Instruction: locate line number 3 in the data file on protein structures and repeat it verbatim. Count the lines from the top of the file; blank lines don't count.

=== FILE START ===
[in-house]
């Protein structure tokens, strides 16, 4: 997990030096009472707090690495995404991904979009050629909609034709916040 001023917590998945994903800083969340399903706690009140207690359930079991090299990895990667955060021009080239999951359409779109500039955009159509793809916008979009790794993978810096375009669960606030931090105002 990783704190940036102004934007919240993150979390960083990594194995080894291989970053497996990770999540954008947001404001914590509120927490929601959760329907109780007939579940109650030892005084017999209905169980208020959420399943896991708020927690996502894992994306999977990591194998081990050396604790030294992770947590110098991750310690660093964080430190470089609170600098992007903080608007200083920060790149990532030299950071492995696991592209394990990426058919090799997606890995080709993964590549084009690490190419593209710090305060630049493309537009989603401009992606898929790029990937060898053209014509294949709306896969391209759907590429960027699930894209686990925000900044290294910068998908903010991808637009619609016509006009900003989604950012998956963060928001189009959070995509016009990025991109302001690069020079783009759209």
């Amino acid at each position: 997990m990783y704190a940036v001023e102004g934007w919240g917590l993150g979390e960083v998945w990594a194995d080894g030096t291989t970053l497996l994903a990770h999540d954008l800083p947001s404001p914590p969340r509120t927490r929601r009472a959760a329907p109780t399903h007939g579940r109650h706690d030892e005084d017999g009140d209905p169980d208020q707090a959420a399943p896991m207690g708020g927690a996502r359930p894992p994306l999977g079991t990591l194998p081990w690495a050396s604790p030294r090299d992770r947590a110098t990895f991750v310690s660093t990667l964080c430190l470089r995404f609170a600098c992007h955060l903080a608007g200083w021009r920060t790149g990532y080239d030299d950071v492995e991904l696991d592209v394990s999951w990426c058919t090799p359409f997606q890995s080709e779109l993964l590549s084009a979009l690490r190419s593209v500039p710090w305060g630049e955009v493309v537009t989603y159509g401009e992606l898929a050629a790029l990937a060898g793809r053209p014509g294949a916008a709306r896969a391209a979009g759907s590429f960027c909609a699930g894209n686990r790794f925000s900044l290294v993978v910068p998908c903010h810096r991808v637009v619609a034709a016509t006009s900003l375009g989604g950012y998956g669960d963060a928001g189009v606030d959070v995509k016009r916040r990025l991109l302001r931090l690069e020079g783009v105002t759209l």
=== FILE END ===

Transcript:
């Amino acid at each position: 997990m990783y704190a940036v001023e102004g934007w919240g917590l993150g979390e960083v998945w990594a194995d080894g030096t291989t970053l497996l994903a990770h999540d954008l800083p947001s404001p914590p969340r509120t927490r929601r009472a959760a329907p109780t399903h007939g579940r109650h706690d030892e005084d017999g009140d209905p169980d208020q707090a959420a399943p896991m207690g708020g927690a996502r359930p894992p994306l999977g079991t990591l194998p081990w690495a050396s604790p030294r090299d992770r947590a110098t990895f991750v310690s660093t990667l964080c430190l470089r995404f609170a600098c992007h955060l903080a608007g200083w021009r920060t790149g990532y080239d030299d950071v492995e991904l696991d592209v394990s999951w990426c058919t090799p359409f997606q890995s080709e779109l993964l590549s084009a979009l690490r190419s593209v500039p710090w305060g630049e955009v493309v537009t989603y159509g401009e992606l898929a050629a790029l990937a060898g793809r053209p014509g294949a916008a709306r896969a391209a979009g759907s590429f960027c909609a699930g894209n686990r790794f925000s900044l290294v993978v910068p998908c903010h810096r991808v637009v619609a034709a016509t006009s900003l375009g989604g950012y998956g669960d963060a928001g189009v606030d959070v995509k016009r916040r990025l991109l302001r931090l690069e020079g783009v105002t759209l």